3. Plan your trip carefully and avoid stress before and after it We didn't move everything and everyone at the same day and planned the move around the cats as much as possible. We wanted to make sure that we do not tear apart their environment around them, which is super stressful in itself, put them in a car for a whole day, just to arrive in an empty apartment, that has none of their furniture and scent in it. So Philipp went on a first trip to Helsinki, bringing some cat furniture, blankets, beds and toys with him and also bought the things we wouldn't bring with us from Germany, like a guest bed or a new sofa. At this point, we had some stuff in boxes already, but the apartment was still more or less as it had always been. Next we brought the cats and Julia over. Philipp then returned to to finish packing and supervise the moving company before returning to Finland. While this was a bit complicated logistically, it made sure the cats didn't have to go through more stress than necessary and that they always had one of us with them.


Morris cluelessly snoozing on some moving boxes

The big day

The big day finally came and we were ready to go. We had been to the vet with both cats, got them vaccinated and had some meds for them ready to ease their stress. The kennels had all their stuff in them and everyone was excited to finally get going. Except for the cats. They were of course clueless. We planned to hit the road around 5pm in the afternoon to drive right through the night and arrive at the ferry in Tallinn around noon the next day. We tried to keep our apartment as quiet as possible in the hours before we left but at some point the cats just caught on to the fact that something was going on. Maybe it was the unexpected extra portion of tuna (of course spiked with their meds) that tipped them off. Of course, Morris happily devoured his tuna while clever Cleo just knew something was foul and didn't touch it at all. Half an hour before we went, we got both of them into the kennels, which took about 5 seconds and for Morris and 5 nerve wrecking minutes for Cleo, everything happened super fast, we got cats, suitcases and humans in the car and off we went.


Dinner break somewhere in the middle of Poland

What followed was a very long and nerve wrecking 17 hour drive. While Cleo was silent and decided not to eat anything at all, Morris made clear he HATED it. Hated everything about his situation. So he meowed and meowed non-stop until we arrived in Tallinn. Which of course resulted in no one being able to sleep at all. We had a pet cabin reserved for us at the ferry and finally we had a chance to let Morris out of his kennel for a while. He fell asleep almost on the spot, but of course made sure to rub on every surface in the cabin and watch the ocean for a while. Cleo was still super anxious and hid under her favorite cushion instead of snoozing on top of it as she usually does. But, we almost made it.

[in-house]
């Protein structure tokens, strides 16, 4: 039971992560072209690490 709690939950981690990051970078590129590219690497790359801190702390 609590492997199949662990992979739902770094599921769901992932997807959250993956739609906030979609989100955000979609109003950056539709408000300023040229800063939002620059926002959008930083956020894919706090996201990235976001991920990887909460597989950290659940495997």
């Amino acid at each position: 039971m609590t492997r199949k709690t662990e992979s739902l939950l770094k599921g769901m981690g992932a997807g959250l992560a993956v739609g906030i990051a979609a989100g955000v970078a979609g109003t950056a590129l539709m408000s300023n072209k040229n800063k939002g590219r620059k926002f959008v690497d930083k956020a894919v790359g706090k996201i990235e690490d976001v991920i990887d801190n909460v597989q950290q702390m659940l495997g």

And two and half hours we actually made it to our new home. Everyone, including the humans super tired and shaken, but, finally made it!



Where is Cleo? She lived under a blanket for a couple of days

We let Morris explore the new apartment freely right from the start. But with Cleo, we were a bit more careful and built a basecamp for her in our future bedroom. She got everything she needed, food, water, her favorite things, a litter box and of course cat buddy Morris visiting from time to time. She chose to live under her blanket for about three days and on day four she finally started eating. Under her blanket of course. On day five she finally felt safe enough to come out of her blanket and eat out in the open. That's when we allowed her out and about as well. The best thing is, they love their new home. It's brighter than the old one allowing them finally to chill in the sunshine, at least during the light filled summer months. The extra square meters also help a lot and both cats are happier than ever before. But their favorite place now is our sauna, when we use it, they impatiently wait in front of the door and take over as soon as we're finished and turned the sauna oven off. They have become very Finnish cats.



Summary

So, here is a quick summary of what we learned while planning and actually moving our cats across Europe:

  • Make sure that you choose the best way of transportation according to your individual travel plans and your cats needs and personalities

  • Always check your plans with your vet first and never give medication without your vet's approval

  • Get your pets used to their carrier/kennel and make them as convenient and comfy for them as possible

  • Plan your trip carefully and allow for breaks and relaxed days before and after the move itself


Happy immigrant cat in her favorite spot in the sauna